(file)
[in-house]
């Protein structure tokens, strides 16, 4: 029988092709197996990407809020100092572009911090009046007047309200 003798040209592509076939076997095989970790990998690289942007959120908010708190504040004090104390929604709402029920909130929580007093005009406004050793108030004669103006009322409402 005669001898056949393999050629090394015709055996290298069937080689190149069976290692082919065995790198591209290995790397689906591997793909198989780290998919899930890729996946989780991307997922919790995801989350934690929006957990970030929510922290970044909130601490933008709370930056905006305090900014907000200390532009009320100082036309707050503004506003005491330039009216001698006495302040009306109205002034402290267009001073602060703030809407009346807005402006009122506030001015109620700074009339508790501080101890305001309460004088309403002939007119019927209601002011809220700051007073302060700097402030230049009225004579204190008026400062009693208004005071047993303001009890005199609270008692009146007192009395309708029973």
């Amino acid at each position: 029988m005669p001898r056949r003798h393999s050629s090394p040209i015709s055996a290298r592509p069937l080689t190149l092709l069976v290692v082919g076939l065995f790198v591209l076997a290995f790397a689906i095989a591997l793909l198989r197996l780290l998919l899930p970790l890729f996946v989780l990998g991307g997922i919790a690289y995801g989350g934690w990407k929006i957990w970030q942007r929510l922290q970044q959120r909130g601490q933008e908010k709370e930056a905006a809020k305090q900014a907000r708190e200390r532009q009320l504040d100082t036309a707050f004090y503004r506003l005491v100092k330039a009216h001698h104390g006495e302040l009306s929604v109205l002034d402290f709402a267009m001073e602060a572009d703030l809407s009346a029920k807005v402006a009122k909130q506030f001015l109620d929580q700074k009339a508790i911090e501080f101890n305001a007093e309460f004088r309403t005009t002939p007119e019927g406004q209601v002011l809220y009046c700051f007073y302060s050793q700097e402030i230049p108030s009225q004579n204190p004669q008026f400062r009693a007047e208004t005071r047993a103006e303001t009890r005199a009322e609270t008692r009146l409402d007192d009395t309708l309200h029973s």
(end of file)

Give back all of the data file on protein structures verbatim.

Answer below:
[in-house]
């Protein structure tokens, strides 16, 4: 029988092709197996990407809020100092572009911090009046007047309200 003798040209592509076939076997095989970790990998690289942007959120908010708190504040004090104390929604709402029920909130929580007093005009406004050793108030004669103006009322409402 005669001898056949393999050629090394015709055996290298069937080689190149069976290692082919065995790198591209290995790397689906591997793909198989780290998919899930890729996946989780991307997922919790995801989350934690929006957990970030929510922290970044909130601490933008709370930056905006305090900014907000200390532009009320100082036309707050503004506003005491330039009216001698006495302040009306109205002034402290267009001073602060703030809407009346807005402006009122506030001015109620700074009339508790501080101890305001309460004088309403002939007119019927209601002011809220700051007073302060700097402030230049009225004579204190008026400062009693208004005071047993303001009890005199609270008692009146007192009395309708029973």
């Amino acid at each position: 029988m005669p001898r056949r003798h393999s050629s090394p040209i015709s055996a290298r592509p069937l080689t190149l092709l069976v290692v082919g076939l065995f790198v591209l076997a290995f790397a689906i095989a591997l793909l198989r197996l780290l998919l899930p970790l890729f996946v989780l990998g991307g997922i919790a690289y995801g989350g934690w990407k929006i957990w970030q942007r929510l922290q970044q959120r909130g601490q933008e908010k709370e930056a905006a809020k305090q900014a907000r708190e200390r532009q009320l504040d100082t036309a707050f004090y503004r506003l005491v100092k330039a009216h001698h104390g006495e302040l009306s929604v109205l002034d402290f709402a267009m001073e602060a572009d703030l809407s009346a029920k807005v402006a009122k909130q506030f001015l109620d929580q700074k009339a508790i911090e501080f101890n305001a007093e309460f004088r309403t005009t002939p007119e019927g406004q209601v002011l809220y009046c700051f007073y302060s050793q700097e402030i230049p108030s009225q004579n204190p004669q008026f400062r009693a007047e208004t005071r047993a103006e303001t009890r005199a009322e609270t008692r009146l409402d007192d009395t309708l309200h029973s």